CRS in Democratic Republic of Congo
The Democratic Republic of Congo (DRC) boasts a population of approximately 91 million people, vast lands and rivers, and abundant mineral resources. The exploitation of the country’s natural resources, including mineral wealth, has sadly more often been the cause of corruption and conflict than broad-based economic growth. As of the 2017 UN Human Development Index, DRC is ranked 176 out of 189 countries and territories, having made modest progress since the post-war period of the 1990s. During the past five years, life expectancy has increased by 10 years (from 50 to 60 years), mean years of schooling have increased by more than 6 years (3 to 9.8), and gross national income has increased by about $350 per person per year (from $444 to $796). The country remains ravaged by the impacts of ongoing conflict linked to armed groups, however, particularly in the east of the country, where over 100 armed militia groups are estimated to operate, including the ISIS-aligned Allied Democratic Forces. Over 4.8 million people remain displaced by conflict, with high needs in shelter, food, and non-food items.
The country is also beset with dire infrastructure needs, including abysmal roads in many areas, and insufficient energy, water and sanitation networks for rural and urban communities. Government services remain limited in many sectors, while the predatory regulatory environment and rampant corruption combine to limit enterprise growth. As a result, Congolese communities remain faced with numerous challenges to their health, economic wellbeing, and security. Diseases such as malaria, cholera, measles and tuberculosis have a particular impact on children and the vulnerable. Two separate Ebola epidemics – one of which has claimed more than 2,200 lives as of January 2020 – illustrate the scale of the challenge.While improvements have been seen in child malnutrition and stunting, 43 percent of children under five remain stunted, which is considered very high by the WHO and UNICEF. Years of under-investment in agriculture mean that yields remain low, impacting the ability of families to lift themselves out of poverty. Youth face the difficulty of a chronic lack of livelihood opportunities, while young women and girls are confronted with particular challenges due to gender inequality.
CRS DRC continues to address sudden-onset emergency and long-term development issues in collaboration with church partners, government agencies and other humanitarian actors. The work that CRS does is founded on the strength of its partnership with the Catholic Church in particular; in FY19, CRS was collaborating with up to 18 diocesan Caritas partners, in addition to the national-level Caritas Congo. By working through Church partners, CRS has been able to serve remote populations despite extremely challenging operational conditions.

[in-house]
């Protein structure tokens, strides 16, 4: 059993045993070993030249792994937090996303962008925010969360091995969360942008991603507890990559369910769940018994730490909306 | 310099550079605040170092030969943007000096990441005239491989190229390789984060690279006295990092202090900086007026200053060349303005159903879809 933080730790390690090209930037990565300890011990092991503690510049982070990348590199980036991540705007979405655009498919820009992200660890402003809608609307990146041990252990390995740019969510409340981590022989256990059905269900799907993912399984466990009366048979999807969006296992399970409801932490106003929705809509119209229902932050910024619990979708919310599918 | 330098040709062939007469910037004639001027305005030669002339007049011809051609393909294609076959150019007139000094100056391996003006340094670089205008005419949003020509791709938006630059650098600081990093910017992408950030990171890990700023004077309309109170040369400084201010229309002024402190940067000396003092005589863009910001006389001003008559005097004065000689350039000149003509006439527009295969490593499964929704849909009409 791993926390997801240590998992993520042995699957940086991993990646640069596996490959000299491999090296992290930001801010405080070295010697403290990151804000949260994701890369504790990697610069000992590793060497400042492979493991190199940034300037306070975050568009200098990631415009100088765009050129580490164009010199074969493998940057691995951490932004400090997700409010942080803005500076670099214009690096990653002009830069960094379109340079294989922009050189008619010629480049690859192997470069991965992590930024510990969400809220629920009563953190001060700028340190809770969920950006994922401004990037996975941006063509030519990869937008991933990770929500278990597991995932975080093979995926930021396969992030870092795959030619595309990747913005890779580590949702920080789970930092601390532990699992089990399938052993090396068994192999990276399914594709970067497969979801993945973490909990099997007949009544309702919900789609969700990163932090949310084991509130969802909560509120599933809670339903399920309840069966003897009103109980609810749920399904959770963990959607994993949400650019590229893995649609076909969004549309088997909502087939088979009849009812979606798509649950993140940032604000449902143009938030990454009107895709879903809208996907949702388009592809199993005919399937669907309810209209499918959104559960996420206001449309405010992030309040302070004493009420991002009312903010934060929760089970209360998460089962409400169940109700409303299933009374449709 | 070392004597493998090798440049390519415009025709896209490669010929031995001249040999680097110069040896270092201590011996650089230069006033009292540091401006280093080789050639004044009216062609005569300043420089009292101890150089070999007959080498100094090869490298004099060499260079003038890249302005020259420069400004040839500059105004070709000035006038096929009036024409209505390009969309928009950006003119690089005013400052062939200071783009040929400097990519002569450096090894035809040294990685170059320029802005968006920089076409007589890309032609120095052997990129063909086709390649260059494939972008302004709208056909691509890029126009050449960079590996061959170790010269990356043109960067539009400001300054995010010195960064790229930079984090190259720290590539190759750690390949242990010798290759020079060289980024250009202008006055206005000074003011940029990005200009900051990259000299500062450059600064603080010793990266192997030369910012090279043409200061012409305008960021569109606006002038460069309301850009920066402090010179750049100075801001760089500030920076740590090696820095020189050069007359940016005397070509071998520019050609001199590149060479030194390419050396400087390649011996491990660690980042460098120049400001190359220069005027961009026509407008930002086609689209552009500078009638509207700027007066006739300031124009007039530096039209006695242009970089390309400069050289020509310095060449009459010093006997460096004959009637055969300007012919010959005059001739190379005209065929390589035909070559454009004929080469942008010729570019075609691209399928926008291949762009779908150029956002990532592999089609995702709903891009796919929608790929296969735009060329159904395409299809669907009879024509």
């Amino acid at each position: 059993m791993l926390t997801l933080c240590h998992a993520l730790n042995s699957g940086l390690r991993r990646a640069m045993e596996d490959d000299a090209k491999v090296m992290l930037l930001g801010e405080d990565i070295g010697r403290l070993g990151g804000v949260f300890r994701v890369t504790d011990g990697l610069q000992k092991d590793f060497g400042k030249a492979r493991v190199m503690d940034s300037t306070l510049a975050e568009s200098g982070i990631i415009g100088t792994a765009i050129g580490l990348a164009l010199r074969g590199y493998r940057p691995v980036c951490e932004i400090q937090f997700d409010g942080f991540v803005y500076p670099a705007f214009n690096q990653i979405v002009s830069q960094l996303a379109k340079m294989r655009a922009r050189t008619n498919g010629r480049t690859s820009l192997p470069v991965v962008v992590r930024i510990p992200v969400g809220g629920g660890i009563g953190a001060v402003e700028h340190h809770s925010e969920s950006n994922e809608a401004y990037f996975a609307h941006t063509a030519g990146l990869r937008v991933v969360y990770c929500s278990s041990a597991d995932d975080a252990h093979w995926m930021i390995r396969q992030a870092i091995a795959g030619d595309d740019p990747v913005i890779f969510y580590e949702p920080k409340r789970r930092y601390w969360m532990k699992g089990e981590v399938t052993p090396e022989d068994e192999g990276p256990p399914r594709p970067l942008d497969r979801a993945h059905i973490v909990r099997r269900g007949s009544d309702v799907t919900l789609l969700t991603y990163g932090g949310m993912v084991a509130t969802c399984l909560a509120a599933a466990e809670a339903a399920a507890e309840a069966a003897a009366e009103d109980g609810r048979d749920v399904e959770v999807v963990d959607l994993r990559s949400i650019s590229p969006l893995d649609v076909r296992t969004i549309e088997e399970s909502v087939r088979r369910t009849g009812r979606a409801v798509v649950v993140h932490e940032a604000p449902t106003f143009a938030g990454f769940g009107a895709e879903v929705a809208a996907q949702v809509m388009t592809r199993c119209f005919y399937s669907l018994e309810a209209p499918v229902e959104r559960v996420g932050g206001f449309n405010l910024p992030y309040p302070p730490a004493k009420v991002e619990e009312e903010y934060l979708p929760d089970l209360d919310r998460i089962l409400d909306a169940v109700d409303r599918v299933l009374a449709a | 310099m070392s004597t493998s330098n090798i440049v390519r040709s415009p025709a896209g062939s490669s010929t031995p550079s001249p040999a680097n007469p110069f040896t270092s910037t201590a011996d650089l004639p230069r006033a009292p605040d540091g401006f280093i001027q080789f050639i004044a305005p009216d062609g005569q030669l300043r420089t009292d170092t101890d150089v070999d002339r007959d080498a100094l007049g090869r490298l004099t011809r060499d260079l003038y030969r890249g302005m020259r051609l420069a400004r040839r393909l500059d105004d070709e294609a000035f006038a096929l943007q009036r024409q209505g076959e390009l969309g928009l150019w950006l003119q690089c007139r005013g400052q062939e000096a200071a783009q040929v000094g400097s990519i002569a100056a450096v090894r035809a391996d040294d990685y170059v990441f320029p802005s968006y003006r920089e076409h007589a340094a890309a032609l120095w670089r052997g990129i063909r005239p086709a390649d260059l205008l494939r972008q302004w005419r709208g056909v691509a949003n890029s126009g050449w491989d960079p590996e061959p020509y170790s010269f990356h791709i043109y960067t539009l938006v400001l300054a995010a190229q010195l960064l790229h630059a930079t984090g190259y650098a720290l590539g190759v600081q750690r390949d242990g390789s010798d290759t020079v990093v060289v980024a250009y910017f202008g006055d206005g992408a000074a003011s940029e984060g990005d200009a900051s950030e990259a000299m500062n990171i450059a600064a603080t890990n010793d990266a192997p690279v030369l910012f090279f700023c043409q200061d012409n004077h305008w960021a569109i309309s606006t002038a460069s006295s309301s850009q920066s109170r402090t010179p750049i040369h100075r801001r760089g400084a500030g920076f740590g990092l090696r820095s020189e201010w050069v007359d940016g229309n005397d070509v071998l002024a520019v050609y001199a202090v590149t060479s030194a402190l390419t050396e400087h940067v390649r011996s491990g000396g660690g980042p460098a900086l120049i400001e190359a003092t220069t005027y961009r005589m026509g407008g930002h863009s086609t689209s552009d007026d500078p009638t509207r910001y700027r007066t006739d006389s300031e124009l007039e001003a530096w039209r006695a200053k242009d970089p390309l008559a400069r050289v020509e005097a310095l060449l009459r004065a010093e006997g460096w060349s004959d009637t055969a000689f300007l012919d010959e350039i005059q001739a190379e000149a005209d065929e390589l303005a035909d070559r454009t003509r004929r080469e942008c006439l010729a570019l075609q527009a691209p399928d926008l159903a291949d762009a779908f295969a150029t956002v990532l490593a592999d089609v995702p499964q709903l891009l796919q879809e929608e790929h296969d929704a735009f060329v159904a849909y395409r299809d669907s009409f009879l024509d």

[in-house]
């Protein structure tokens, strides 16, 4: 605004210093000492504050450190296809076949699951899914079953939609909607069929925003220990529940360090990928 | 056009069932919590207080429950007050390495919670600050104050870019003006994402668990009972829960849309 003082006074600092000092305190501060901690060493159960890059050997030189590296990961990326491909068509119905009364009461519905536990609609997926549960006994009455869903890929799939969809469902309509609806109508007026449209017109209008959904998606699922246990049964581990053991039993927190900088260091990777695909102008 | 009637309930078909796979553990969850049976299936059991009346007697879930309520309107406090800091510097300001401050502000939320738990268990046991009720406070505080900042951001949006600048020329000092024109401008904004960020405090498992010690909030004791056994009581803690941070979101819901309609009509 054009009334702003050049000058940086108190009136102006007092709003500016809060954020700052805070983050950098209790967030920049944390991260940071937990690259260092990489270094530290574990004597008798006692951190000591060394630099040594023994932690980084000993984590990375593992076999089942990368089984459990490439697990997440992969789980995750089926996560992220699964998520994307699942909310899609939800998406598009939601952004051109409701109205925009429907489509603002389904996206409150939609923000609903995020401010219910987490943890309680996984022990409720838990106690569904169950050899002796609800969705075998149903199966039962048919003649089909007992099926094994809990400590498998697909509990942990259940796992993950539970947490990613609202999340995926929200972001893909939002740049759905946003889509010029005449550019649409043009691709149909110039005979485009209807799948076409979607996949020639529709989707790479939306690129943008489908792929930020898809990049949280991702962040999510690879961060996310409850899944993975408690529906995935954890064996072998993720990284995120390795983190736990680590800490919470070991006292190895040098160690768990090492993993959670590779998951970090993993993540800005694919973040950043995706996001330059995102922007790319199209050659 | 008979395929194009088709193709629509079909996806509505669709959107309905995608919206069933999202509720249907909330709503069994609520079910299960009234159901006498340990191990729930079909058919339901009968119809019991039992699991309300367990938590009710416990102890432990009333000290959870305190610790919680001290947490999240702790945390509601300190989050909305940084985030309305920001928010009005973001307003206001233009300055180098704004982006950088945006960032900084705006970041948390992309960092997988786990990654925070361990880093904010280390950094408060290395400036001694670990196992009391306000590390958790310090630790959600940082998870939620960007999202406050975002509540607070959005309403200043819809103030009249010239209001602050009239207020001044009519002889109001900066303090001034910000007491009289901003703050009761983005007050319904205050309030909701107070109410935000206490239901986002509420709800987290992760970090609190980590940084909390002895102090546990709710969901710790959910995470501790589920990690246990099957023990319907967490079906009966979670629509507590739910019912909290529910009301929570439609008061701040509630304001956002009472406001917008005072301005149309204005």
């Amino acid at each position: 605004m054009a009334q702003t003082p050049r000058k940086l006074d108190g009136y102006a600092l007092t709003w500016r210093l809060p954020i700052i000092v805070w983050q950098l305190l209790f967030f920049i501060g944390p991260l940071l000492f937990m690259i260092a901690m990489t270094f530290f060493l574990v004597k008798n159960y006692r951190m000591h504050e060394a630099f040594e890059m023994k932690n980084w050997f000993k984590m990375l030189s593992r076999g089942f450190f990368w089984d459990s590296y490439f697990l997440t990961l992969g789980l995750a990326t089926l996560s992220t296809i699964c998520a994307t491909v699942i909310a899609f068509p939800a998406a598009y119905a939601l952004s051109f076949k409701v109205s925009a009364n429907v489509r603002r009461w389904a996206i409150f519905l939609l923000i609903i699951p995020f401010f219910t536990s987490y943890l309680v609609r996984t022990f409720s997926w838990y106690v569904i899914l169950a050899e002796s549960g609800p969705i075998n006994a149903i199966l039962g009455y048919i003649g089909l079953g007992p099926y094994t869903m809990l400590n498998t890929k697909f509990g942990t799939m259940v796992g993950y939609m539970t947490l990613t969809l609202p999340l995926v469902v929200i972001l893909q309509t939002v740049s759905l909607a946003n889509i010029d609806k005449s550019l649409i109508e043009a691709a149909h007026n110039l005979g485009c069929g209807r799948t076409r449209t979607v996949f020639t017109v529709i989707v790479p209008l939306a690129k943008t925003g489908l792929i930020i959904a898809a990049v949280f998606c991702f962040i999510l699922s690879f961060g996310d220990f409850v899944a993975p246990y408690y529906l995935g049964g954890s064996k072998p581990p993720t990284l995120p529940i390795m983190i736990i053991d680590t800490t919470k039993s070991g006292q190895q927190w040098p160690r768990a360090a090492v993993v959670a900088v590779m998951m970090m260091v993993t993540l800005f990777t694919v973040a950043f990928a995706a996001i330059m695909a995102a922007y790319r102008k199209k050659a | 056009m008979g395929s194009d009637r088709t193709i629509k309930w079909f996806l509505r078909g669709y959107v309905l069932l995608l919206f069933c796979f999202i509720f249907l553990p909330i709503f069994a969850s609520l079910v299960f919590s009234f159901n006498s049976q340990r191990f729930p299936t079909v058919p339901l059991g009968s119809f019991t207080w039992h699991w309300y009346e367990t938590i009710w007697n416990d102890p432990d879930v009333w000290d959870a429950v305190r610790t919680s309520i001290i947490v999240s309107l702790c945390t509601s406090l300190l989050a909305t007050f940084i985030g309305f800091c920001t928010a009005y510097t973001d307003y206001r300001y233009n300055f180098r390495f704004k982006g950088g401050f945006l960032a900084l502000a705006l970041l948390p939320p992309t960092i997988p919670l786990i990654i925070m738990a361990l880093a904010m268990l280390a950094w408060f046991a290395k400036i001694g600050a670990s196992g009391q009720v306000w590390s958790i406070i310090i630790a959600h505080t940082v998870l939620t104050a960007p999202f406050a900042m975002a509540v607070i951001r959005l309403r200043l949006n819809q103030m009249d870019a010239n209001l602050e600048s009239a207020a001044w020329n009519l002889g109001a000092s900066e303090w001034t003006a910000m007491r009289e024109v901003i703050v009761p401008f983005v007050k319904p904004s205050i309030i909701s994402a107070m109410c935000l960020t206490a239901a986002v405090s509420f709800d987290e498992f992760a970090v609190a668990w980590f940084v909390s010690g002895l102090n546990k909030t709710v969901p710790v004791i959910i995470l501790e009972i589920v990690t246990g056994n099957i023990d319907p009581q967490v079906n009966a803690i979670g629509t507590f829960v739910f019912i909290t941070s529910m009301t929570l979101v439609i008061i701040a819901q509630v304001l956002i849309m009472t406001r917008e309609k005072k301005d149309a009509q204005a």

Country News and Stories
September 18, 2020
Communities Work Together to Stop Spread of COVID in Kasai, DR Congo
A food security and resiliency project quickly integrated COVID-19 prevention methods into programming to protect vulnerable villages.
May 12, 2020
Continuing Humanitarian Aid in the Democratic Republic of the Congo
COVID-19 precautions have not diminished relief efforts for displaced Congolese.
July 24, 2019
Training and Healing for Congolese Families
A CRS program helps people with HIV return to normal, more productive lives.
July 16, 2019
Struggling Congolese Ease Stress Through Faithful House
Helping couples make decisions together improves finances, strengthens marriages and models healthy living for children.
CRS' History in Democratic Republic of Congo
CRS began operations in the Democratic Republic of Congo in 1961 at the invitation of the country's Catholic Episcopal Conference. Since 1993, the agency has maintained a continuous presence due to permanence of the conflicts, in order to provide timely assistance to populations at risk.
With an initial focus on emergency response, CRS has expanded into development programs with integrated, wide-ranging and gender responsive and transformative health, water security, nutrition, and agricultural interventions. Whether through direct implementation or through local partners, CRS’ presence across the country ensures our ability to rapidly start-up projects and reach beneficiaries in remote areas.
Today, the DRC is among CRS’ largest country programs, with a FY19 budget of around $24 million. CRS DRC currently has 181 national and 16 international staff working out of the Kinshasa head office and sub-offices in Kananga, Mbuji-Mayi, Goma, Bukavu, Kalemie, Lodja, Kole and Lubumbashi. We count around 25 partner organizations across our program portfolio.